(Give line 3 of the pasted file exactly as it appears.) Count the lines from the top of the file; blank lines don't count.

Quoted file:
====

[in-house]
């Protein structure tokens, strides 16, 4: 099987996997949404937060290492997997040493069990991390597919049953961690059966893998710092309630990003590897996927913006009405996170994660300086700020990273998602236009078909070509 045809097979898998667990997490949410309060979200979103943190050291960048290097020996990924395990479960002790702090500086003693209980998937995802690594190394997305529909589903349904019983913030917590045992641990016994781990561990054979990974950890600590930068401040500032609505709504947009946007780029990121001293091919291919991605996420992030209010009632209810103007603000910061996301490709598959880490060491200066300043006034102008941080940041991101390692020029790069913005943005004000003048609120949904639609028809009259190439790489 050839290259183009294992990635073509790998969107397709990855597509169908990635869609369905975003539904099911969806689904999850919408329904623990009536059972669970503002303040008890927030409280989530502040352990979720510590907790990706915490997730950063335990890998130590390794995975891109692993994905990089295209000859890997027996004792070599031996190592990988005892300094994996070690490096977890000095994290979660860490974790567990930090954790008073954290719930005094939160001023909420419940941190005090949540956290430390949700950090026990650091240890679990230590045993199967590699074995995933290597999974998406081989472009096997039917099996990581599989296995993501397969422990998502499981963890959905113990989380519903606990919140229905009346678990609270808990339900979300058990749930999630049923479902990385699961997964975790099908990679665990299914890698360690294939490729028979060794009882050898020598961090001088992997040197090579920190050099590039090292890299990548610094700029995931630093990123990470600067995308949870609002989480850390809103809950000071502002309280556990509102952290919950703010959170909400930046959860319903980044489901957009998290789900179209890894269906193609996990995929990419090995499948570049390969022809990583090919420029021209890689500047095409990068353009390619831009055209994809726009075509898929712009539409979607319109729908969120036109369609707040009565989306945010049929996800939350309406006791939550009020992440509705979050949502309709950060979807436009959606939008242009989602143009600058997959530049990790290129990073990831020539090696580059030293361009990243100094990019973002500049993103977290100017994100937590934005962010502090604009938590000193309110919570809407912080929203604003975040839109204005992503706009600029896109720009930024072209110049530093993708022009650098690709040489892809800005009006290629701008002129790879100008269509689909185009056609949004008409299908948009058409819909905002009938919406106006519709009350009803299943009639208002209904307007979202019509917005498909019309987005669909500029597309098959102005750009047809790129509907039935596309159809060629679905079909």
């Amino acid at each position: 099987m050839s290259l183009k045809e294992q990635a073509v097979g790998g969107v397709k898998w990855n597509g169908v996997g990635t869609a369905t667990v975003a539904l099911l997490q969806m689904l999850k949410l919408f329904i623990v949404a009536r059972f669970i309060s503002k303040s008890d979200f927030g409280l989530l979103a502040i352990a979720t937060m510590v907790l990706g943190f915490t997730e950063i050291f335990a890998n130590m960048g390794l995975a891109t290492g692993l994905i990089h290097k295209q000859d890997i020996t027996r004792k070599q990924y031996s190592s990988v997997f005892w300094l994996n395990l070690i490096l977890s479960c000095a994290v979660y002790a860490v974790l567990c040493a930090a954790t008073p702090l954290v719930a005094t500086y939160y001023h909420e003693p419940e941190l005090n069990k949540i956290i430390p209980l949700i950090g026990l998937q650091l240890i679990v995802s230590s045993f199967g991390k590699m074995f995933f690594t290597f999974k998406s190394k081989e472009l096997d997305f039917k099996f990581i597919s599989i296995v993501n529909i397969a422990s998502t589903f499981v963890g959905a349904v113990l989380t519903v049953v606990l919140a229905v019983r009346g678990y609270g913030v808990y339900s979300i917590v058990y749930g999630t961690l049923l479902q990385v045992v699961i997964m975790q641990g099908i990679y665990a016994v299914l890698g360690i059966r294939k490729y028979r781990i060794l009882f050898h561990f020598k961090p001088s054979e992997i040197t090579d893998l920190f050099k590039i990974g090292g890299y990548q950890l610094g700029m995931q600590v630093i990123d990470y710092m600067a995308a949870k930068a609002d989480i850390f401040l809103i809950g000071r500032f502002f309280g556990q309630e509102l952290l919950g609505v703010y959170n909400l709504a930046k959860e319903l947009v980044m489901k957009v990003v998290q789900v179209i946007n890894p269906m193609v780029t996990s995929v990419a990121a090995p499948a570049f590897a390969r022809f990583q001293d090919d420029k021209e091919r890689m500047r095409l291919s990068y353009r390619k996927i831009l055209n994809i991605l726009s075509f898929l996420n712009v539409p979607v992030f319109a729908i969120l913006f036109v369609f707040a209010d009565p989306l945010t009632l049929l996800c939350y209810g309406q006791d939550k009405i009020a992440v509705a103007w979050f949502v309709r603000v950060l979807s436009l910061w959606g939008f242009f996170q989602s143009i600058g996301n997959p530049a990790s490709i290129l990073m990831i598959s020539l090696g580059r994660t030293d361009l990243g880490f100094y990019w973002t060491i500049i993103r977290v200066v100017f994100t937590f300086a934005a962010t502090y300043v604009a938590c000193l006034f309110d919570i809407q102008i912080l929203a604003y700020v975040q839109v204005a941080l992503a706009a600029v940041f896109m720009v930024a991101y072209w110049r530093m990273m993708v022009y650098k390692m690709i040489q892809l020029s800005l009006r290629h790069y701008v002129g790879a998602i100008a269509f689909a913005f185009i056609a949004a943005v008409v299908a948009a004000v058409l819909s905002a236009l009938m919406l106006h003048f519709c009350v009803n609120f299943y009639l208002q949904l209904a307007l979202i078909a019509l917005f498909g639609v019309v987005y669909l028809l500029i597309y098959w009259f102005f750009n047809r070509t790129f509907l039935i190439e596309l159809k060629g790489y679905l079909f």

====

């Amino acid at each position: 099987m050839s290259l183009k045809e294992q990635a073509v097979g790998g969107v397709k898998w990855n597509g169908v996997g990635t869609a369905t667990v975003a539904l099911l997490q969806m689904l999850k949410l919408f329904i623990v949404a009536r059972f669970i309060s503002k303040s008890d979200f927030g409280l989530l979103a502040i352990a979720t937060m510590v907790l990706g943190f915490t997730e950063i050291f335990a890998n130590m960048g390794l995975a891109t290492g692993l994905i990089h290097k295209q000859d890997i020996t027996r004792k070599q990924y031996s190592s990988v997997f005892w300094l994996n395990l070690i490096l977890s479960c000095a994290v979660y002790a860490v974790l567990c040493a930090a954790t008073p702090l954290v719930a005094t500086y939160y001023h909420e003693p419940e941190l005090n069990k949540i956290i430390p209980l949700i950090g026990l998937q650091l240890i679990v995802s230590s045993f199967g991390k590699m074995f995933f690594t290597f999974k998406s190394k081989e472009l096997d997305f039917k099996f990581i597919s599989i296995v993501n529909i397969a422990s998502t589903f499981v963890g959905a349904v113990l989380t519903v049953v606990l919140a229905v019983r009346g678990y609270g913030v808990y339900s979300i917590v058990y749930g999630t961690l049923l479902q990385v045992v699961i997964m975790q641990g099908i990679y665990a016994v299914l890698g360690i059966r294939k490729y028979r781990i060794l009882f050898h561990f020598k961090p001088s054979e992997i040197t090579d893998l920190f050099k590039i990974g090292g890299y990548q950890l610094g700029m995931q600590v630093i990123d990470y710092m600067a995308a949870k930068a609002d989480i850390f401040l809103i809950g000071r500032f502002f309280g556990q309630e509102l952290l919950g609505v703010y959170n909400l709504a930046k959860e319903l947009v980044m489901k957009v990003v998290q789900v179209i946007n890894p269906m193609v780029t996990s995929v990419a990121a090995p499948a570049f590897a390969r022809f990583q001293d090919d420029k021209e091919r890689m500047r095409l291919s990068y353009r390619k996927i831009l055209n994809i991605l726009s075509f898929l996420n712009v539409p979607v992030f319109a729908i969120l913006f036109v369609f707040a209010d009565p989306l945010t009632l049929l996800c939350y209810g309406q006791d939550k009405i009020a992440v509705a103007w979050f949502v309709r603000v950060l979807s436009l910061w959606g939008f242009f996170q989602s143009i600058g996301n997959p530049a990790s490709i290129l990073m990831i598959s020539l090696g580059r994660t030293d361009l990243g880490f100094y990019w973002t060491i500049i993103r977290v200066v100017f994100t937590f300086a934005a962010t502090y300043v604009a938590c000193l006034f309110d919570i809407q102008i912080l929203a604003y700020v975040q839109v204005a941080l992503a706009a600029v940041f896109m720009v930024a991101y072209w110049r530093m990273m993708v022009y650098k390692m690709i040489q892809l020029s800005l009006r290629h790069y701008v002129g790879a998602i100008a269509f689909a913005f185009i056609a949004a943005v008409v299908a948009a004000v058409l819909s905002a236009l009938m919406l106006h003048f519709c009350v009803n609120f299943y009639l208002q949904l209904a307007l979202i078909a019509l917005f498909g639609v019309v987005y669909l028809l500029i597309y098959w009259f102005f750009n047809r070509t790129f509907l039935i190439e596309l159809k060629g790489y679905l079909f």